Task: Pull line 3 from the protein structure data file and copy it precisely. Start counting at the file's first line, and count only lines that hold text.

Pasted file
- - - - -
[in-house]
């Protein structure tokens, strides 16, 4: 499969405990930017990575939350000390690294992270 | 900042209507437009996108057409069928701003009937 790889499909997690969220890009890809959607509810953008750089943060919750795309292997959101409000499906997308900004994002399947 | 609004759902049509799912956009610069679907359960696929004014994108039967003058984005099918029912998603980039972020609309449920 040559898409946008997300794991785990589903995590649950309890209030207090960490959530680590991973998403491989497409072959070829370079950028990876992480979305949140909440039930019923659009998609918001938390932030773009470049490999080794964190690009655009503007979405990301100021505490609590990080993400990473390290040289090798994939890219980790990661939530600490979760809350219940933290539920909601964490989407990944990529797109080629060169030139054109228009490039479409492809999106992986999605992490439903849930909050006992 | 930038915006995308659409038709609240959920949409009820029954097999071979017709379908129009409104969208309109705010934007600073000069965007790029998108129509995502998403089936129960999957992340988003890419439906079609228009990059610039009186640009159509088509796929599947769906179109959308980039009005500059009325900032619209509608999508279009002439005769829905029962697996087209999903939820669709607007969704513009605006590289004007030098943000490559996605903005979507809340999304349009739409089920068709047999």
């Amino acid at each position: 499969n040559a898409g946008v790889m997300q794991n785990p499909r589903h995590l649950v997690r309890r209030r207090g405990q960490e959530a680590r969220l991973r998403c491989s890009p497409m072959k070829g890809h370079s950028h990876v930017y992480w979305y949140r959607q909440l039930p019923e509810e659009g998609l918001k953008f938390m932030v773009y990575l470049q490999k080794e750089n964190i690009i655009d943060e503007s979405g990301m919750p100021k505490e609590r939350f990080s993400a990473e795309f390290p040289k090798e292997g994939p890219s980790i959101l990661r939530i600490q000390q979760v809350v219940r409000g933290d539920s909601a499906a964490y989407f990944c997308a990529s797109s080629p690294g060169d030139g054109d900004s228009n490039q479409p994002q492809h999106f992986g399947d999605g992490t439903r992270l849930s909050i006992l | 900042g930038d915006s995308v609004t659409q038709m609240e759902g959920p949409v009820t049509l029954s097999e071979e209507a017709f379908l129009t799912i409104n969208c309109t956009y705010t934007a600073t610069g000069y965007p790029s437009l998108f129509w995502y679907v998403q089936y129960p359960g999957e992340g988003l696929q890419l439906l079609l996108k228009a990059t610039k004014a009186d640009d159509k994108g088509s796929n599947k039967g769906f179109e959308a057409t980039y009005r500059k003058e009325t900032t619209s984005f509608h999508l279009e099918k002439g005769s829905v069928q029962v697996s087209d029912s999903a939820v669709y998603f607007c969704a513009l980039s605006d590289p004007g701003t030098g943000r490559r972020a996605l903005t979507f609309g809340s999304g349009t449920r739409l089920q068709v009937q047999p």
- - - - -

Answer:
């Amino acid at each position: 499969n040559a898409g946008v790889m997300q794991n785990p499909r589903h995590l649950v997690r309890r209030r207090g405990q960490e959530a680590r969220l991973r998403c491989s890009p497409m072959k070829g890809h370079s950028h990876v930017y992480w979305y949140r959607q909440l039930p019923e509810e659009g998609l918001k953008f938390m932030v773009y990575l470049q490999k080794e750089n964190i690009i655009d943060e503007s979405g990301m919750p100021k505490e609590r939350f990080s993400a990473e795309f390290p040289k090798e292997g994939p890219s980790i959101l990661r939530i600490q000390q979760v809350v219940r409000g933290d539920s909601a499906a964490y989407f990944c997308a990529s797109s080629p690294g060169d030139g054109d900004s228009n490039q479409p994002q492809h999106f992986g399947d999605g992490t439903r992270l849930s909050i006992l | 900042g930038d915006s995308v609004t659409q038709m609240e759902g959920p949409v009820t049509l029954s097999e071979e209507a017709f379908l129009t799912i409104n969208c309109t956009y705010t934007a600073t610069g000069y965007p790029s437009l998108f129509w995502y679907v998403q089936y129960p359960g999957e992340g988003l696929q890419l439906l079609l996108k228009a990059t610039k004014a009186d640009d159509k994108g088509s796929n599947k039967g769906f179109e959308a057409t980039y009005r500059k003058e009325t900032t619209s984005f509608h999508l279009e099918k002439g005769s829905v069928q029962v697996s087209d029912s999903a939820v669709y998603f607007c969704a513009l980039s605006d590289p004007g701003t030098g943000r490559r972020a996605l903005t979507f609309g809340s999304g349009t449920r739409l089920q068709v009937q047999p």